- Department: English and Related Literature
- Module co-ordinator: Dr. Emma Major
- Credit value: 20 credits
- Credit level: H
- Academic year of delivery: 2023-24
- See module specification for other years: 2022-23
The French Revolution in 1789 marked the beginning of intense debate in Britain about liberty and society, equality and order, justice and happiness. Literature was seen as the key site for these new imagined world orders; it was the realm in which imagination, politics, and philosophy could converge. ‘Few engines can be more powerful, and at the same time more salutary in their tendency, than literature’, observed the radical philosopher William Godwin in 1793; and his Tory opponent, T.J. Mathias, agreed him on this point, arguing in 1797 that ‘LITERATURE, well or ill conducted, IS THE GREAT ENGINE by which, I am fully persuaded, ALL CIVILIZED STATES must ultimately be supported or overthrown.’
This module explores the fascinating responses in Britain to the French Revolution, exploring a range of writers and genres. The French Revolution had initially been understood by many British commentators as the French version of Britain’s Glorious Revolution (1688-9). But as the French Revolution unfolded, conservative and radical observers were shocked by its violence and extent. We will focus on the intense decade of the 1790s and encounter some of the most dazzling writers of this (or any) age: Edmund Burke’s conservative dream of nation was followed by Thomas Paine’s assertion of the rights of man; Mary Wollstonecraft championed the rights of woman, wrote a history of the Revolution, and published an extraordinary account of her trip to Norway, Sweden and Denmark; William Godwin transformed people’s lives through his philosophical writings and wrote thrilling novels demonstrating his philosophical beliefs in action; Anna Laetitia Barbauld published anonymous tracts asserting the right of the people to participate in government, wrote brilliant poetry, and transformed educational writings; Helen Maria Williams published letters from France celebrating the newly liberated nation; and William Wordsworth and S.T. Coleridge revolutionised poetry. This is a time of writing revolution, of exhilaration and despair, and of great hopes for the transformative powers of literature.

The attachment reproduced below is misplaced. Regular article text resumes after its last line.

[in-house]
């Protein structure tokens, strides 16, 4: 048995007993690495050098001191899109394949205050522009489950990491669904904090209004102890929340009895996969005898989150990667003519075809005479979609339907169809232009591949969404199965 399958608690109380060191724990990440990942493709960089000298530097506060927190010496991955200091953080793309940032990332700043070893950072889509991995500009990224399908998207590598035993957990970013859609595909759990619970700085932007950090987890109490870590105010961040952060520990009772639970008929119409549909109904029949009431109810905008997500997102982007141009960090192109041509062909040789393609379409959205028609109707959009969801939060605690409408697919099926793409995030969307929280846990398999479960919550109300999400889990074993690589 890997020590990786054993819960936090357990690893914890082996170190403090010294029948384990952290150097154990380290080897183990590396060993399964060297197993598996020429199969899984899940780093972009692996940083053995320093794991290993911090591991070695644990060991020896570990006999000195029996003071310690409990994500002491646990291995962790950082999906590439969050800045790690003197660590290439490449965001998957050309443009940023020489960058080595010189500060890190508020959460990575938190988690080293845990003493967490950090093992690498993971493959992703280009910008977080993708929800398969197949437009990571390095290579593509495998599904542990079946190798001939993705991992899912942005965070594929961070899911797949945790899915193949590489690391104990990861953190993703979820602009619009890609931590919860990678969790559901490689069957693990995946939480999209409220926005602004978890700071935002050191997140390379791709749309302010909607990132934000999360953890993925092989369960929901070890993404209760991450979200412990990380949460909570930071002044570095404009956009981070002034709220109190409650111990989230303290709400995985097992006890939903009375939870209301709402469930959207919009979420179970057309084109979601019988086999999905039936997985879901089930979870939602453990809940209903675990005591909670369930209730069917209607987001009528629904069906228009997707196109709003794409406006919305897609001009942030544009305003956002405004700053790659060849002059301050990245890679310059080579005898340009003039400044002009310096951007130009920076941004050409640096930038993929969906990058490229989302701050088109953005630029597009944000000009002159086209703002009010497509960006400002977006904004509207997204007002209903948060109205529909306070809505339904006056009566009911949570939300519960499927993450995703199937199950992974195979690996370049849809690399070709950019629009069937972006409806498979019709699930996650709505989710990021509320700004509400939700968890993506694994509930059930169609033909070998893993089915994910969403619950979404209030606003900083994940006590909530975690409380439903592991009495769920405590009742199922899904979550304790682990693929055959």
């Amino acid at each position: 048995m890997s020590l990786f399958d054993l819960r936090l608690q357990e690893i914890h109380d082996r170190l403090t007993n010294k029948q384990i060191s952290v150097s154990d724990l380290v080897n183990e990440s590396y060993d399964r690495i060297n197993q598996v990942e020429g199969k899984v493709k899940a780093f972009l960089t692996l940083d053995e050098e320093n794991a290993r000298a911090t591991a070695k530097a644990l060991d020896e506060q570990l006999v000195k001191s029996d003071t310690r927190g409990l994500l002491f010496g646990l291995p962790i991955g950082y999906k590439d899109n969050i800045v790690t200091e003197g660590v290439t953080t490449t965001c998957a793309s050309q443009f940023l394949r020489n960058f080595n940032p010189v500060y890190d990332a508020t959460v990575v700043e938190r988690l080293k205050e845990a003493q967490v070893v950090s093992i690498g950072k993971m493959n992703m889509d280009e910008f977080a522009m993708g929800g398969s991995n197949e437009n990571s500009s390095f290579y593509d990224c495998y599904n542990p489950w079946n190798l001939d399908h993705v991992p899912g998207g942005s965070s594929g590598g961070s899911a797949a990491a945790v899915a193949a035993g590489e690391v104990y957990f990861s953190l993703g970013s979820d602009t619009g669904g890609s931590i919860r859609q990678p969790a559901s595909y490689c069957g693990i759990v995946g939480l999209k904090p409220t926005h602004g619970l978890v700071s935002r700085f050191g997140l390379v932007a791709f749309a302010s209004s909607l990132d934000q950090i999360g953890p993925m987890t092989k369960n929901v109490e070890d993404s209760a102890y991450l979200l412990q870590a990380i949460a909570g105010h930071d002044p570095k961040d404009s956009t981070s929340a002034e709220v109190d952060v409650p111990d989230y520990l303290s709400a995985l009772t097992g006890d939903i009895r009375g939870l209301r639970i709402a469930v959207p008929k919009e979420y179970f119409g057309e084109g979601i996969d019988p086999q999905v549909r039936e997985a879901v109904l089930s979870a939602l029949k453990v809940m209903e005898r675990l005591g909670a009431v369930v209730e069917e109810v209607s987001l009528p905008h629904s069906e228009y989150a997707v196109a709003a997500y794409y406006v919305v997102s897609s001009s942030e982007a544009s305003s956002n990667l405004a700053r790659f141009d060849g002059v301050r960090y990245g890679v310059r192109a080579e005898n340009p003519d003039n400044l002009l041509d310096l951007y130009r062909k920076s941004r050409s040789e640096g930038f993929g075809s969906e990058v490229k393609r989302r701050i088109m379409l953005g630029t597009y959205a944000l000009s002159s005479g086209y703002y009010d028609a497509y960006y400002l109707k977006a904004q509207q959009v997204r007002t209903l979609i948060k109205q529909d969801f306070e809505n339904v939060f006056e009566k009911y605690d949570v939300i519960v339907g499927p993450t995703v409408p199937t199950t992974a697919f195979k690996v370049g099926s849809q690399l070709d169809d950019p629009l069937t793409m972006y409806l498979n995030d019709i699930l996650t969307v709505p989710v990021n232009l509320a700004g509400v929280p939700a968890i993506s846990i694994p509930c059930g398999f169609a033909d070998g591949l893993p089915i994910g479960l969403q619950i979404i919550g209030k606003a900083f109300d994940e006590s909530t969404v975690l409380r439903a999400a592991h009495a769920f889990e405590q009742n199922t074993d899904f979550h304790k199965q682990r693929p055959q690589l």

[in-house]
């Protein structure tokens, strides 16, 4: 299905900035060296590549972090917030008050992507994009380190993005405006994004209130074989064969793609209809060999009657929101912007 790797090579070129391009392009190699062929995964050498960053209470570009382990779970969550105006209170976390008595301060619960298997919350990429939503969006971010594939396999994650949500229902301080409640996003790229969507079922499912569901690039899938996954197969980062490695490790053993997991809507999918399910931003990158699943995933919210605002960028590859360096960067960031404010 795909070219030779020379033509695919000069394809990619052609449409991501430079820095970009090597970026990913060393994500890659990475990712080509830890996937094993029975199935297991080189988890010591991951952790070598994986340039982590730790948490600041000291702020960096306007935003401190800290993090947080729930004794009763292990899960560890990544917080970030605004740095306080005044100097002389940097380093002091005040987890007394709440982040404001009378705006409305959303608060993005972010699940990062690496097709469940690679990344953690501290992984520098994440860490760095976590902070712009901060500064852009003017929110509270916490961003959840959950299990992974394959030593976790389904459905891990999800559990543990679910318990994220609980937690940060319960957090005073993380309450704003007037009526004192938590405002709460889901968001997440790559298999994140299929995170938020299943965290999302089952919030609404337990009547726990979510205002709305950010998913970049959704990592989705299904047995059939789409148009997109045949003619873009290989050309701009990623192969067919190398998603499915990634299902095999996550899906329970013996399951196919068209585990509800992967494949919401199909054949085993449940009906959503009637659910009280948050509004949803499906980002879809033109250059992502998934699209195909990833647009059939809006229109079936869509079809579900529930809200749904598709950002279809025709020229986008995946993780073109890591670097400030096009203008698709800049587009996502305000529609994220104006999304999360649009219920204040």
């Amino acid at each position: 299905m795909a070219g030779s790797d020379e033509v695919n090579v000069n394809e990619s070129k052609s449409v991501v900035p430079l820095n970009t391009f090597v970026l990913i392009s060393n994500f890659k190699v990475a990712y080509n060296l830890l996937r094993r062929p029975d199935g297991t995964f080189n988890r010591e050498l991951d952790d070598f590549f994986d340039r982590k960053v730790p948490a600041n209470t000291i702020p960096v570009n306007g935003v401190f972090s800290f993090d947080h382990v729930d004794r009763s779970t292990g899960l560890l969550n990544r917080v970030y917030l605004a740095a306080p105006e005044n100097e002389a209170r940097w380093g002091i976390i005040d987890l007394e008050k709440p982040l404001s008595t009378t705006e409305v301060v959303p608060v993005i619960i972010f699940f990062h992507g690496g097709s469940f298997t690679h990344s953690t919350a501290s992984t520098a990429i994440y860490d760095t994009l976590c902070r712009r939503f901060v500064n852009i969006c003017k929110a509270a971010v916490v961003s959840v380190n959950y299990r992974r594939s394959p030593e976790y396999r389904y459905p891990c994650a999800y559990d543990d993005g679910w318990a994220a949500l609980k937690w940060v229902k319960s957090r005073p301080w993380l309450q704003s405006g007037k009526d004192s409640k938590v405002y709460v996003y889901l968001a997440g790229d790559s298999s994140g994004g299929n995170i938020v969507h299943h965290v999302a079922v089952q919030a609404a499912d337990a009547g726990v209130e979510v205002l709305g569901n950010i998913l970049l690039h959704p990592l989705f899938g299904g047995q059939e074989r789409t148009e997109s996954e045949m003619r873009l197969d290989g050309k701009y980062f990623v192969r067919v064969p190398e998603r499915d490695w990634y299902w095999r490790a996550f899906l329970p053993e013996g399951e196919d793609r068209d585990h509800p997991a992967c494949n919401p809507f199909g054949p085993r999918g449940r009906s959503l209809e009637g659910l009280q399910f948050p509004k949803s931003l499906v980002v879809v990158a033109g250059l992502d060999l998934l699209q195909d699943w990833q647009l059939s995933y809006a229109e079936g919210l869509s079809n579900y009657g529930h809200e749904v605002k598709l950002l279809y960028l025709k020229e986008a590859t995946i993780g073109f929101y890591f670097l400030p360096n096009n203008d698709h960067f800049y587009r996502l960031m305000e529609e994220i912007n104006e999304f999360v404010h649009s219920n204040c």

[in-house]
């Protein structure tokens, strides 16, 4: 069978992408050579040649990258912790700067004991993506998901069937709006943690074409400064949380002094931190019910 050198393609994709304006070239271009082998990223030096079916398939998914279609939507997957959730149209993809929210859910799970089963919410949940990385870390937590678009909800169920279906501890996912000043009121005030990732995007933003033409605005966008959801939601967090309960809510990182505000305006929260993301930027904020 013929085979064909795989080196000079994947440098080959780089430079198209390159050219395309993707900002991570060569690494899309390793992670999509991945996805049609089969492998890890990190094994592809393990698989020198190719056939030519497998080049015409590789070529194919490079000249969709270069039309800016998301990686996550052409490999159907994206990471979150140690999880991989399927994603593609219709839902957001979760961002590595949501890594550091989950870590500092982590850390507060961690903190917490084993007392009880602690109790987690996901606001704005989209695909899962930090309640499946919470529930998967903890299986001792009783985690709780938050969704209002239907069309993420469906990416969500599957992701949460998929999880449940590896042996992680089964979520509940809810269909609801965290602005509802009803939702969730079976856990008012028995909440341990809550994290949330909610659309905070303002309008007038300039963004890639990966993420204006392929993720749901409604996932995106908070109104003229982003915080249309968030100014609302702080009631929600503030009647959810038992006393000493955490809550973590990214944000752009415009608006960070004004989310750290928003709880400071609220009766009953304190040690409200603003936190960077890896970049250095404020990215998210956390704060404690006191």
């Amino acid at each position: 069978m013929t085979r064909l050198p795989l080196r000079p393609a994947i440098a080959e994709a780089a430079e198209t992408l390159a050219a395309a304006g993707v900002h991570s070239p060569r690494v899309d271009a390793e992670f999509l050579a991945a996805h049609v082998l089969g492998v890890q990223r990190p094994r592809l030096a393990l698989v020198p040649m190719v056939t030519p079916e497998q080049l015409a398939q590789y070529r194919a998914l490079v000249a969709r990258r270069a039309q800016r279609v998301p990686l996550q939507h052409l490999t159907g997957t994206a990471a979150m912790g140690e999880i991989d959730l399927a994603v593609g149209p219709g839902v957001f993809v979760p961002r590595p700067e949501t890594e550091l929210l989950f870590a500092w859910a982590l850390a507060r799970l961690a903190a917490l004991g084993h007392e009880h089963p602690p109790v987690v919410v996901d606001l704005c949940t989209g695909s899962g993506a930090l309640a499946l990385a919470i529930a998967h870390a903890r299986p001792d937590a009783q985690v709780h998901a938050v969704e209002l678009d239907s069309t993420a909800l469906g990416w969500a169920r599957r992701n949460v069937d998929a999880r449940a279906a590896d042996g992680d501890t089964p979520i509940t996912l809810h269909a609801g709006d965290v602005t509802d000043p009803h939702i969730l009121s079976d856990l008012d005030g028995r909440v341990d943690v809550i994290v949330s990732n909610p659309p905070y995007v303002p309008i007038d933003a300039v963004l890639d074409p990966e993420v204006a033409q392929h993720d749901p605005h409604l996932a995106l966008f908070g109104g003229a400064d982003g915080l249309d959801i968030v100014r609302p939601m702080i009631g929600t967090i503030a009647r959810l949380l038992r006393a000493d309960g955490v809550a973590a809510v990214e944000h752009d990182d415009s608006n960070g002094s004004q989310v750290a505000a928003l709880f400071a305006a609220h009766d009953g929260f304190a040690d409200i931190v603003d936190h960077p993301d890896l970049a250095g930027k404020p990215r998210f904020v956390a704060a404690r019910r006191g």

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The aims of this module are to explore British responses to the French Revolution, and to discuss the nature and role of literature at the end of the eighteenth century.
On successful completion of the module, you should be able to:
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You will receive feedback on all assessed work within the University deadline, and will often receive it more quickly. The purpose of feedback is to inform your future work; it is designed to help you to improve your work, and the Department also offers you help in learning from your feedback. If you do not understand your feedback or want to talk about your ideas further you can discuss it with your tutor or your supervisor, during their Open Office Hours
For more information about the feedback you will receive for your work, see the department's Guide to Assessment
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You will be given the opportunity to submit a 1000-word formative essay for the module, which can feed into the 3000-word summative essay submitted at the end of the module.
Your essay will be annotated and returned to you by your tutor within two weeks.
You will submit your summative essay via the VLE during the revision and assessment weeks at the end of the teaching semester (weeks 13-15). Feedback on your summative essay will be uploaded to e:Vision to meet the University’s marking deadlines.
Core texts will include Tom Paine, The Rights of Man; Helen Maria Williams, Letters written from France; Mary Wollstonecraft’s Letters Written During a Short Residence in Sweden, Norway and Denmark; William Godwin, Caleb Williams.
Core authors, whose works we will look at in excerpted form, include Richard Price, Edmund Burke, and Anna Laetitia Barbauld.
Some texts will be chosen by the group: suggested titles might include Charles Brockden Brown, Wieland; or The Transformation, and Memoirs of Carwin, The Biloquist; Matthew ‘Monk’ Lewis, The Monk ; Coleridge and Wordsworth, conversation poems and Lyrical Ballads; Mary Hays, Memoirs of Emma Courtney; Robert Bage, Hermsprong; and of course other works by Wollstonecraft or Godwin.
This is a fabulous period; please explore writing of the period for yourselves through anthologies such as Travel Writing 1700-1830: An Anthology, ed. Elizabeth A. Bohls and Ian Duncan (Oxford UP), and Women's Writing 1778-1838.: An Anthology, ed. Fiona Robertson (Oxford UP), as well as the Paul Keen’s superb Revolutions in Romantic Literature (Broadview Press) or the useful Romanticism, ed. Duncan Wu (Blackwell).